Cluster-corrected P values were calculated by means of a chi-square test of association between study-group assignment and dichotomized resident outcome.
Odds ratios and 95% confidence intervals (CI) and two-tailed P values were calculated by means of two-level hierarchical logistic regression with program-level random intercepts.
Models assessed the association between outcomes and study-group assignment, with adjustment for program-level strata based on 30-day rates of postoperative death or serious
complications in 2013 (stratifying variable for randomization). Significant odds ratios of less than 1.00 favor flexible policies over standard policies. Significant odds ratios of more
than 1.00 favor standard policies over flexible policies.
The numerator represents the number of residents who reported being very dissatisfied or dissatisfied versus neutral, satisfied, or very satisfied.
The numerator represents the number of residents who perceived a negative effect of 20142015 institutional duty hours versus no effect or a positive effect.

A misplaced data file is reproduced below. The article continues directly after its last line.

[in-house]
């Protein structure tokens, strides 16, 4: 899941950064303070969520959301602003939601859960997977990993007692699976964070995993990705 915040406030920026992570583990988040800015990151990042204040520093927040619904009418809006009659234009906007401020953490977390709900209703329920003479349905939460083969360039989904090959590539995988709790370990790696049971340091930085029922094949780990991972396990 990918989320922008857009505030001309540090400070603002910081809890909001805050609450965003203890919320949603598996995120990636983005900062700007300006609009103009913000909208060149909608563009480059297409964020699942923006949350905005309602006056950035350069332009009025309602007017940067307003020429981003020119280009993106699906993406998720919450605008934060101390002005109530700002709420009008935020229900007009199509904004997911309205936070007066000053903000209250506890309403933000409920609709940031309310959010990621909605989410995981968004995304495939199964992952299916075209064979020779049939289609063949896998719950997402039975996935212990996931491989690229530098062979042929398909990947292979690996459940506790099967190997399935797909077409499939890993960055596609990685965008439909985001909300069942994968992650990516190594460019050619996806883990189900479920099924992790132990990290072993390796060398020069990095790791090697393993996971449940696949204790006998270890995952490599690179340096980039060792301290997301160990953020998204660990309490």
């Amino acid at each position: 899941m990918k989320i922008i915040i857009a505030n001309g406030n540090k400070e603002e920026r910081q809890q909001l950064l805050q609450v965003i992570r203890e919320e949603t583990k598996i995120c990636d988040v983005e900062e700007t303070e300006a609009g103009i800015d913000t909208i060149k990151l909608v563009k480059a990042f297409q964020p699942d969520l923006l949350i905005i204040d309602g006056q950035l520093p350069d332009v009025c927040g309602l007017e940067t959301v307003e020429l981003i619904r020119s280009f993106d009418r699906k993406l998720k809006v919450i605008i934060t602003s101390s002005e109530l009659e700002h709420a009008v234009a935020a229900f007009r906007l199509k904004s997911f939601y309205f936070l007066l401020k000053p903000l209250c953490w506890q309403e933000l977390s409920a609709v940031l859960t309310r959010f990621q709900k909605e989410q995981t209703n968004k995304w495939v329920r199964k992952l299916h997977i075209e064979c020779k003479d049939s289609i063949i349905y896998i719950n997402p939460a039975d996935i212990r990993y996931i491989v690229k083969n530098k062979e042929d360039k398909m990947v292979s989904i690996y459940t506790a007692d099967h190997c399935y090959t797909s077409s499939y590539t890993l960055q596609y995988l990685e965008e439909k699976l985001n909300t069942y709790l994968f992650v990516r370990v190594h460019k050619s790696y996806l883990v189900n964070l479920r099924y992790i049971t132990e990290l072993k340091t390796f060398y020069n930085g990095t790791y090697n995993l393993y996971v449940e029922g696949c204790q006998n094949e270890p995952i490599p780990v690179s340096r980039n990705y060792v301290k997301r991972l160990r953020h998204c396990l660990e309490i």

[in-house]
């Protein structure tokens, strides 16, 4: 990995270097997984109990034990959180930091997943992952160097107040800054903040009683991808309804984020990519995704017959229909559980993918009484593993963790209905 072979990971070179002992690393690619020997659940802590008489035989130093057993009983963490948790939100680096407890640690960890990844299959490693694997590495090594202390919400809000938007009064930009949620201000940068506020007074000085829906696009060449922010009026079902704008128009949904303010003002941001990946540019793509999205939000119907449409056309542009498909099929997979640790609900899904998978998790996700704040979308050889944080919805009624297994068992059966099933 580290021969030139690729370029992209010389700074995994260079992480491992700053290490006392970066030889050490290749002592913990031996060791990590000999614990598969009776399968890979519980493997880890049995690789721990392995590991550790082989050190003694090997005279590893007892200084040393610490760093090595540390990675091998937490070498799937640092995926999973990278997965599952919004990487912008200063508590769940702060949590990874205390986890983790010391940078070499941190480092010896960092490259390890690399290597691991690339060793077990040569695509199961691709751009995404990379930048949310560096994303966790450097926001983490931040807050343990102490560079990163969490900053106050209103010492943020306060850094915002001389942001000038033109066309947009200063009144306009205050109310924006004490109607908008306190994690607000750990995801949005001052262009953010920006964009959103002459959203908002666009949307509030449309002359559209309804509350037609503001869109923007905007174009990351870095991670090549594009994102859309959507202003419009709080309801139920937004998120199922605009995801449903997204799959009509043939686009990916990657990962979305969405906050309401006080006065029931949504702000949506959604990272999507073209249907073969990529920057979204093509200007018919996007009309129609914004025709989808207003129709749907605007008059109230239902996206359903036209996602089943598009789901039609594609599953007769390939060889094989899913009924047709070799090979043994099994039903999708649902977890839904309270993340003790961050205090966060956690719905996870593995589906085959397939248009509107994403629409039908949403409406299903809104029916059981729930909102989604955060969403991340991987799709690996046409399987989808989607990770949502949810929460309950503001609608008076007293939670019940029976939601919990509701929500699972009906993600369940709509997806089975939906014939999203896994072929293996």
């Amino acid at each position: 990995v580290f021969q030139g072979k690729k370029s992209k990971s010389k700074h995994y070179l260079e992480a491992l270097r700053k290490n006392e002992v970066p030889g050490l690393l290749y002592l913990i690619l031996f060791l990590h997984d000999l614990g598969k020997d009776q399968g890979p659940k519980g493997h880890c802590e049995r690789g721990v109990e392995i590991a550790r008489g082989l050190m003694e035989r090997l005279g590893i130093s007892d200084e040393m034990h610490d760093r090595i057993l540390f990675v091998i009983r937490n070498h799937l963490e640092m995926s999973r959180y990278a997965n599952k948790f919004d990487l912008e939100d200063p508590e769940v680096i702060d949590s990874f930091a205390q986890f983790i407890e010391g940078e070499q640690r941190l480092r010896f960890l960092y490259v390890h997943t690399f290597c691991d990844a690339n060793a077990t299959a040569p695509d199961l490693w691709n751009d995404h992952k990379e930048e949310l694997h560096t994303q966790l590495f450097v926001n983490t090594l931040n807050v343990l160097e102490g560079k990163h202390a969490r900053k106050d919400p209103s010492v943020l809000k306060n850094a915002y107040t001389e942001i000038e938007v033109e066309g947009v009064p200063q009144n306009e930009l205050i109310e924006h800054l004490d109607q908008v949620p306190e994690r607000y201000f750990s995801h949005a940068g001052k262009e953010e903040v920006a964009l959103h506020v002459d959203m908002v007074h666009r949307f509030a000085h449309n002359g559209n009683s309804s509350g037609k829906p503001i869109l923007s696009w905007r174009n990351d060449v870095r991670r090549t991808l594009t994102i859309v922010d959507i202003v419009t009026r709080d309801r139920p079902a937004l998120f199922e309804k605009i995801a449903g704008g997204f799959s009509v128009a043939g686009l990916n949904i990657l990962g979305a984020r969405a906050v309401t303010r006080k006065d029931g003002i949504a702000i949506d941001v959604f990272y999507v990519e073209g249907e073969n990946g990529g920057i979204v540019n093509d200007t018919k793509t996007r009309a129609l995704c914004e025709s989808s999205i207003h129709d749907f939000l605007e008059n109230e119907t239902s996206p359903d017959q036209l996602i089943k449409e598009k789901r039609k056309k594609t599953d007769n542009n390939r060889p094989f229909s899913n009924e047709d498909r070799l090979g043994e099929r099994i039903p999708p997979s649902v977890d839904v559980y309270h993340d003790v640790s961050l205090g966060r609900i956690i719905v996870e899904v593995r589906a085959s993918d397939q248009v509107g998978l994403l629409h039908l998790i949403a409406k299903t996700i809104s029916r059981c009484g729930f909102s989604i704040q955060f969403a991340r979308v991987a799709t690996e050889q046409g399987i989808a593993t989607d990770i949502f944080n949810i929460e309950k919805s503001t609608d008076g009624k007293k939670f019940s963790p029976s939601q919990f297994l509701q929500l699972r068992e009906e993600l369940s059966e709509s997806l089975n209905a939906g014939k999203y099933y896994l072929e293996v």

The numerator represents the number of residents who reported that fatigue always or often affects personal safety or patient safety versus sometimes, rarely, or never.
** The numerator represents the number of residents who reported one or more occurrences in the past month versus no occurrence.

583/1821 (32.0)

128/1821 (7.0)

133/1774 (7.5)

256/1944 (13.2)

Left during an operation

Occurrence during past month owing to duty-hour regulations**

175/1878 (9.3)

Fatigue always or often affects personal safety

Fatigue always or often affects patient safety

470/1781 (26.4)

178/1887 (9.4)
128/1883 (6.8)

On rest

On health

326/1778 (18.3)

458/1779 (25.7)

no./total no. (%)

Standard-Policy Group Flexible-Policy Group


172/1886 (9.1)

On time for extracurricular activities

Outcome

Duty-Hour Flexibility in Surgical Tr aining

dissatisfied with continuity of care (odds ratio,


0.44; 95% CI, 0.32 to 0.60; P<0.001) and with the
quality and ease of handoffs and transitions in
care (odds ratio, 0.69; 95% CI, 0.52 to 0.92;
P=0.01) but were more likely to be dissatisfied
with time for rest (odds ratio, 1.41; 95% CI, 1.06
to 1.89; P=0.02) (Table3). There was no significant difference between study groups regarding
resident satisfaction with the duty-hour regulations of their program (odds ratio, 0.99; 95% CI,
0.71 to 1.40; P=0.97).